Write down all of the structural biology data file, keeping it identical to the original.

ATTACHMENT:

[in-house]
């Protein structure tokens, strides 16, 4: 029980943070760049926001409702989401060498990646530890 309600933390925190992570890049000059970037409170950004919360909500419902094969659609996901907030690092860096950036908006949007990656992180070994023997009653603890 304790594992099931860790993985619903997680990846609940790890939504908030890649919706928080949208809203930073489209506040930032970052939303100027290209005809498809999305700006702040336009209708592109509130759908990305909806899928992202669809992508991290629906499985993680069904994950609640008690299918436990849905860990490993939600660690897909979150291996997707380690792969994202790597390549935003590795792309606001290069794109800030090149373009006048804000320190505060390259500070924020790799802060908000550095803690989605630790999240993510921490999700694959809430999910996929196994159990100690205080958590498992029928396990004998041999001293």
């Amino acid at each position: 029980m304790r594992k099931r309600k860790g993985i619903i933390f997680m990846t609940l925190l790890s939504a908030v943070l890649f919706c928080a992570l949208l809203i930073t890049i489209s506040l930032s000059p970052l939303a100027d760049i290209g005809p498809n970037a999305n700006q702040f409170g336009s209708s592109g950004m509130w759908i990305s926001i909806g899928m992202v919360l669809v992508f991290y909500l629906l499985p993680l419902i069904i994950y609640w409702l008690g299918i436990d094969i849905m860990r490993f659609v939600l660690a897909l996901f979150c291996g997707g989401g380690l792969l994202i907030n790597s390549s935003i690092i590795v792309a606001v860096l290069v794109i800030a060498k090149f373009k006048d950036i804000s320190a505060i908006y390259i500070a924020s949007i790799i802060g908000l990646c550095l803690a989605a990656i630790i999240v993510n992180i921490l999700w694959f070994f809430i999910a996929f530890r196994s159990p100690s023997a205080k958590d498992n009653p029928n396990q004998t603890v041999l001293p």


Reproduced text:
[in-house]
């Protein structure tokens, strides 16, 4: 029980943070760049926001409702989401060498990646530890 309600933390925190992570890049000059970037409170950004919360909500419902094969659609996901907030690092860096950036908006949007990656992180070994023997009653603890 304790594992099931860790993985619903997680990846609940790890939504908030890649919706928080949208809203930073489209506040930032970052939303100027290209005809498809999305700006702040336009209708592109509130759908990305909806899928992202669809992508991290629906499985993680069904994950609640008690299918436990849905860990490993939600660690897909979150291996997707380690792969994202790597390549935003590795792309606001290069794109800030090149373009006048804000320190505060390259500070924020790799802060908000550095803690989605630790999240993510921490999700694959809430999910996929196994159990100690205080958590498992029928396990004998041999001293």
């Amino acid at each position: 029980m304790r594992k099931r309600k860790g993985i619903i933390f997680m990846t609940l925190l790890s939504a908030v943070l890649f919706c928080a992570l949208l809203i930073t890049i489209s506040l930032s000059p970052l939303a100027d760049i290209g005809p498809n970037a999305n700006q702040f409170g336009s209708s592109g950004m509130w759908i990305s926001i909806g899928m992202v919360l669809v992508f991290y909500l629906l499985p993680l419902i069904i994950y609640w409702l008690g299918i436990d094969i849905m860990r490993f659609v939600l660690a897909l996901f979150c291996g997707g989401g380690l792969l994202i907030n790597s390549s935003i690092i590795v792309a606001v860096l290069v794109i800030a060498k090149f373009k006048d950036i804000s320190a505060i908006y390259i500070a924020s949007i790799i802060g908000l990646c550095l803690a989605a990656i630790i999240v993510n992180i921490l999700w694959f070994f809430i999910a996929f530890r196994s159990p100690s023997a205080k958590d498992n009653p029928n396990q004998t603890v041999l001293p």